Now Kubernetes is designed to run on a variety of platforms – locally, on a bare metal cluster, on GCP, AWS or Azure and so forth. Therefore, Kubernetes itself does not implement those rules, but leaves that to the underlying platform. To make this work, Kubernetes uses an interface called CNI (container networking interface) to talk to a plugin that is responsible for executing the platform specific part of the network configuration. On EKS, the AWS CNI plugin is used. We will get into the details in a later post, but for the time being simply assume that this works (and it does).

So now we can reach every pod from every other pod. This is nice, but there is an issue – a pod is volatile. An application which is composed of several microservices needs to be prepared for the event that a pod goes down and is brought up again, be it due to a failure or simply due to the fact that an auto-scaler tries to empty a node. If, however, a pod is restarted, it will typically receive a different IP address.

Suppose, for instance, you had a REST service that you want to expose within your cluster. You use a deployment to start three pods running the REST service, but which IP address should another service in the cluster use to access it? You cannot rely on the IP address of individual pods to be stable. What we need is a stable IP address which is reachable by all pods and which routes traffic to one instance of this REST service – a bit like a cluster-internal load balancer.

Fortunately, Kubernetes services come to the rescue. A service is a Kubernetes object that has a stable IP address and is associated with a set of pods. When traffic is received which is directed to the service IP address, the service will select one of the pods (at random) and forward the traffic to it. Thus a service is a decoupling layer between the instable pod IP addresses and the rst of the cluster or the outer world. We will later see that behind the scenes, a service is not a process running somewhere, but essentially a set of smart NAT and routing rules.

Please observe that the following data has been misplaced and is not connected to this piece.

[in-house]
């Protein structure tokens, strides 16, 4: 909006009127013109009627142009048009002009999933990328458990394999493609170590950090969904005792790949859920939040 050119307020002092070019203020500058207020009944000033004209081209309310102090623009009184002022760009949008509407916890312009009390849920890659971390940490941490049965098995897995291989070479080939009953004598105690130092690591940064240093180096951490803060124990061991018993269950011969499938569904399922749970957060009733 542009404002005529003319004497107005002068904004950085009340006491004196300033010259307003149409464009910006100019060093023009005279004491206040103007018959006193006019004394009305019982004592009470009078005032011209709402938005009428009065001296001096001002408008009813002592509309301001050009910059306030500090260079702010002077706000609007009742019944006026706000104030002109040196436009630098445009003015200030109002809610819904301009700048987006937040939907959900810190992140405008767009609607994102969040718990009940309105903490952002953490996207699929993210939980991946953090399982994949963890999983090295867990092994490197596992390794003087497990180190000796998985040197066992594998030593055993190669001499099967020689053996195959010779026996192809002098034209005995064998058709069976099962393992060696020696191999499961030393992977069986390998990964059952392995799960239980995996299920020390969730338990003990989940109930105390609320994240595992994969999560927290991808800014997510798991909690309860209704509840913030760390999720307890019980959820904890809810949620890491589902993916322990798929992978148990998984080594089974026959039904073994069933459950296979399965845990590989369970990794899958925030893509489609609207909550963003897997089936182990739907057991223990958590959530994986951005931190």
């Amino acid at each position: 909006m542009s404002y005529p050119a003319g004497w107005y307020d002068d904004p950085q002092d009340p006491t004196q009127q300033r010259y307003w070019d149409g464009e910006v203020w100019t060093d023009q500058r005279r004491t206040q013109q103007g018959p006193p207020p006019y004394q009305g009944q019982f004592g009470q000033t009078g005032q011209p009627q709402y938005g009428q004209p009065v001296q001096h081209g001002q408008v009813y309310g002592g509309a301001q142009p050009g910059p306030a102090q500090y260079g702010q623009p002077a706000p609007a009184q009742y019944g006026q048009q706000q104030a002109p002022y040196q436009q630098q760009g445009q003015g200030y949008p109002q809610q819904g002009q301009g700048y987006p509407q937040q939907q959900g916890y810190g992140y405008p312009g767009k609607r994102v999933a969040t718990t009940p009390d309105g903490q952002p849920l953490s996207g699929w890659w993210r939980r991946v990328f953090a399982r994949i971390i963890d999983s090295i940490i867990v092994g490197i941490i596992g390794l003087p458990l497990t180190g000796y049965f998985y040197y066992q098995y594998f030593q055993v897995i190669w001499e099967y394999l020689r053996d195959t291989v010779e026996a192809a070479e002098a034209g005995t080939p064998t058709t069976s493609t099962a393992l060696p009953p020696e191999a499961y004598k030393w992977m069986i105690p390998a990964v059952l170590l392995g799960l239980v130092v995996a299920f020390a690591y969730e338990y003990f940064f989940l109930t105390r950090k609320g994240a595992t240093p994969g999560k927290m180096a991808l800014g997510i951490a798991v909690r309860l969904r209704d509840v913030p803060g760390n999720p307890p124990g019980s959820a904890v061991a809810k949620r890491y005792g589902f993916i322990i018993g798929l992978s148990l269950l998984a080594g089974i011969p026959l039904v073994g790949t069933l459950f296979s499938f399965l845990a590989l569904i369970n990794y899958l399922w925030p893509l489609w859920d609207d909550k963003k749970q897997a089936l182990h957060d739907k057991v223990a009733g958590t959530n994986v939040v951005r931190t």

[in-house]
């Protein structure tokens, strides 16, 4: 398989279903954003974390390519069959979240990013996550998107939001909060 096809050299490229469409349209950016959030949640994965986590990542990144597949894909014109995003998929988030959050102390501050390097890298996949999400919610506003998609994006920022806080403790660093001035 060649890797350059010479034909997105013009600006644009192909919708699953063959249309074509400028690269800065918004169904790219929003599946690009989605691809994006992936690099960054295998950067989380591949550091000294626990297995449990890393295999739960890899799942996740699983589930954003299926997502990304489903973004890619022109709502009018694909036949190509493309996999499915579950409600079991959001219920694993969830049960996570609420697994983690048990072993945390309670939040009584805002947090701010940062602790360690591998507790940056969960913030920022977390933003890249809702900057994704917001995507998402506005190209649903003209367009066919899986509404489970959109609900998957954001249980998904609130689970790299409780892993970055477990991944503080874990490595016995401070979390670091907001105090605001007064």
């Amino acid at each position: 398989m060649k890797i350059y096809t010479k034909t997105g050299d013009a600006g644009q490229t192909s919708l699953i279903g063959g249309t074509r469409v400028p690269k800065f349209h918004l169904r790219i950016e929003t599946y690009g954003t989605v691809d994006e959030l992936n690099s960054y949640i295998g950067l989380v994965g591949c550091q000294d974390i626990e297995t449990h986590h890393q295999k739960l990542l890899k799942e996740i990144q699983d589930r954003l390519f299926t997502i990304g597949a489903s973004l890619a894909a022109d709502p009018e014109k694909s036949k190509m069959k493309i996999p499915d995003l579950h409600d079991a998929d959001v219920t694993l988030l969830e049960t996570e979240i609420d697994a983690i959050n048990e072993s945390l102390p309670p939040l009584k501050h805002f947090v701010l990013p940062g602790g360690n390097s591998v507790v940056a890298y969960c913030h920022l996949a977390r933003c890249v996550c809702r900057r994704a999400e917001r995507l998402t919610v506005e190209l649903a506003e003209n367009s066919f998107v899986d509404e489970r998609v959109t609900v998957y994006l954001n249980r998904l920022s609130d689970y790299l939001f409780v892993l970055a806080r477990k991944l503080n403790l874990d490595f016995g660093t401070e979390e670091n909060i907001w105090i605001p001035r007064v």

This sounds a bit abstract, so let us bring up a service. As usual, a service object is described in a manifest file.

apiVersion: v1
kind: Service
  name: alpine-service
    app: alpine
  - protocol: TCP
    port: 8080
    targetPort: 80

Let us call this file service.yaml (if you have cloned my repository, you already have a copy of this in the directory network). As usual, this manifest file has a header part and a specification section. The specification section contains a selector and a list of ports. Let us look at each of those in turn.

The selector plays a role similar to the selector in a deployment. It defines a set of pods that are assumed to be reachable via the service. In our case, we use the same selector as in the deployment, so that our service will send traffic to all pods brought up by this deployment.

The ports section defines the ports on which the service is listening and the ports to which traffic is routed. In our case, the service will listen for TCP traffic on port 8080, and will forward this traffic to port 80 on the associated pods (as specified by the selector). We could omit the targetPort field, in this case the target port would be equal to the port. We could also specify more than one combination of port and target port and we could use names instead of numbers for the ports – refer to the documentation for a full description of all configuration options.

Let us try this. Let us apply this manifest file and use kubectl get svc to list all known services.

$ kubectl apply -f service.yaml
$ kubectl get svc